Use It as a Side Dish

The flavor of kimchi is so great that it blends well with almost anything. Eat kimchi alongside any dish, and experience how its pleasantly tangy taste makes your meals more enjoyable.

Make a Dipping Sauce

You can combine kimchi, cream cheese, and sour cream for a mouth-watering dip! Add a splash of light soy sauce or salt to taste.

Blend using a food processor, and you’re good. Serve alongside crackers, chips, or pretzels.

Add to Rice

If you find plain rice boring, bring some life to it by adding chopped kimchi. Doing this lends a kick to the classic staple. This also works for making a kimchi fried rice dish.

Include in a Pancake Recipe

Rice isn’t the only thing that kimchi can make better. Did you know that you can even add it to pancakes? In fact, kimchi pancakes are popular in Korea. They call it kimchi-jeon or kimchi-buchimgae.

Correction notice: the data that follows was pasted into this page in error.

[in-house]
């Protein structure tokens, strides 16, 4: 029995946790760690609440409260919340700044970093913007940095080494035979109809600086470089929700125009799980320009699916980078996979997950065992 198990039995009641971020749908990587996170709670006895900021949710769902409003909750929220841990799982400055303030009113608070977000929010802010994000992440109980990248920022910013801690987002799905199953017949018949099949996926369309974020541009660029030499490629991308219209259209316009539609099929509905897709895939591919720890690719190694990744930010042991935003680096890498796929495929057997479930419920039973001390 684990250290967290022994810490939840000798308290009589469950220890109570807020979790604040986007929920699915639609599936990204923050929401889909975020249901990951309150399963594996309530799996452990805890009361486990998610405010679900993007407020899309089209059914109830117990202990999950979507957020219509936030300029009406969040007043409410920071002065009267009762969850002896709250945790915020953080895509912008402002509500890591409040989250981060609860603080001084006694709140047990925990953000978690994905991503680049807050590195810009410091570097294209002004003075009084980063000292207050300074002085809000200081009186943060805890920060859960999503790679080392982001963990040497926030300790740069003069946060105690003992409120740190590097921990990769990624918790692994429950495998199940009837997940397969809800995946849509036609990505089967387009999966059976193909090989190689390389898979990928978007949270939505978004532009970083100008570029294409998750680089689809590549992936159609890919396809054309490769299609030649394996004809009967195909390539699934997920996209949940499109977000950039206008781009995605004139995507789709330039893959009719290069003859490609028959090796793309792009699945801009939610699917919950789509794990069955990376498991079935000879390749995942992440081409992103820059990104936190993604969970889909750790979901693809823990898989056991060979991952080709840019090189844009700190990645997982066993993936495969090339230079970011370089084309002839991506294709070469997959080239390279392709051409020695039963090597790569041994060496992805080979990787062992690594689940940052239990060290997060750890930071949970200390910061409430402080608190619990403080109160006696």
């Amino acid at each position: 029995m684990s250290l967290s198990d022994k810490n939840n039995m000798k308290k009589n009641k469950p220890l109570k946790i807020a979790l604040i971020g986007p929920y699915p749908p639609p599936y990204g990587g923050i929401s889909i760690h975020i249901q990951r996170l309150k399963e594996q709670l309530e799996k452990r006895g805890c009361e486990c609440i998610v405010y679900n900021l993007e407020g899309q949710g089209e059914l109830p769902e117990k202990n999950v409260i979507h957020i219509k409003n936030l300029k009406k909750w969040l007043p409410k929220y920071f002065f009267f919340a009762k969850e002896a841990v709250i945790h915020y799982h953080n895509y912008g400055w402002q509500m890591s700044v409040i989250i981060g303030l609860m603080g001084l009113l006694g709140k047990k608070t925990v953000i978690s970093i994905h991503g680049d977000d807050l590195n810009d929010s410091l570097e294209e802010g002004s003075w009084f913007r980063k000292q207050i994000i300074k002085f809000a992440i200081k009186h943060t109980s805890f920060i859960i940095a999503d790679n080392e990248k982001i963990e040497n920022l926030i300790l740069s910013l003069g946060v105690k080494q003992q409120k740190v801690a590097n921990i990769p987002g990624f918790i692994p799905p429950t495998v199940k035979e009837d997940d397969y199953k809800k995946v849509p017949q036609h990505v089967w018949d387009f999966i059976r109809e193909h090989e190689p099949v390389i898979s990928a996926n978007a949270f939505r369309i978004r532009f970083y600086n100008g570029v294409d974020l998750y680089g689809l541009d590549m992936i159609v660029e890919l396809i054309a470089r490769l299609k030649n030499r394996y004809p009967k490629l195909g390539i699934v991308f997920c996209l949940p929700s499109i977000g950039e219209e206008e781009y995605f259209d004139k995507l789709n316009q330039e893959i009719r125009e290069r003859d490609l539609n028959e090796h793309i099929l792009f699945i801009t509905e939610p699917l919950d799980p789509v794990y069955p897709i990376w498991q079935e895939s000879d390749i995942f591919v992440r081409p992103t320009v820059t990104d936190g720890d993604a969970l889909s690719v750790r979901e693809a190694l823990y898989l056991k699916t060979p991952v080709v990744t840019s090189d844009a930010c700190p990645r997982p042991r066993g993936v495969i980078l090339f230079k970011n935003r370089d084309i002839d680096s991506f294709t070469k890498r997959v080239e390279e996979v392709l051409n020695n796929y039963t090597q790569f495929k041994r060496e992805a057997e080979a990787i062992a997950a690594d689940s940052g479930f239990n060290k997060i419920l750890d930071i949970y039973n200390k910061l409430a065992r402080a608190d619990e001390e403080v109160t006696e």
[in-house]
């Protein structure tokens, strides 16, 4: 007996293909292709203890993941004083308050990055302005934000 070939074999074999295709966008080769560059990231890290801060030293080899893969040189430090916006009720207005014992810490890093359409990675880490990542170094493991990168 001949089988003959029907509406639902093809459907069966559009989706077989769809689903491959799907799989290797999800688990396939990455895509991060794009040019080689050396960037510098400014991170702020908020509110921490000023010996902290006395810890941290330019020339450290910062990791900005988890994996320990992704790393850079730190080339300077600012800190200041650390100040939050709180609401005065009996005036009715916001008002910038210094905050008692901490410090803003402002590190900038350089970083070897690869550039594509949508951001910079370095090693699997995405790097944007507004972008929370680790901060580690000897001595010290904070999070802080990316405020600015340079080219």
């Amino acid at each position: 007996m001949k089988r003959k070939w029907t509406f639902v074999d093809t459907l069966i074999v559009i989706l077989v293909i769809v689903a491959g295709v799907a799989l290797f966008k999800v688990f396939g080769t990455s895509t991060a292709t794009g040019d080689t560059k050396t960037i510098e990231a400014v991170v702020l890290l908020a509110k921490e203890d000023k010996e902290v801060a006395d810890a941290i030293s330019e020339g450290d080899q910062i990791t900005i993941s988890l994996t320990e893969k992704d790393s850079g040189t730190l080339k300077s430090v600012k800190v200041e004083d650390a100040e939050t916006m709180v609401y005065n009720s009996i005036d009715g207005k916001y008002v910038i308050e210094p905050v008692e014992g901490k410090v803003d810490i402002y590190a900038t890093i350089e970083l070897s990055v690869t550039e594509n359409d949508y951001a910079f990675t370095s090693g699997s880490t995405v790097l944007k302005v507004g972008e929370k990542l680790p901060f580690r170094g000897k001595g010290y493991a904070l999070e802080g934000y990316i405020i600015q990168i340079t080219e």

Recreate a Kimchi-jjigae Dish

A famous dish in Korean cuisine, kimchi-jjigae is a spicy kimchi stew. People make it with kimchi and fatty pork. They add tofu, season it with gochugaru, and add scallions and garlic to the mix. Recreate it at home to make use of your jar of kimchi.

Use Them as Toppings

The orange-colored vegetable pieces are perfect toppings for rice bowls. Aside from adding that Instagrammable charm, kimchi can provide a tangy kick to your meal. Kimchi also makes great toppings for stir-fried noodles.

Whip Up Some Kimchi Pasta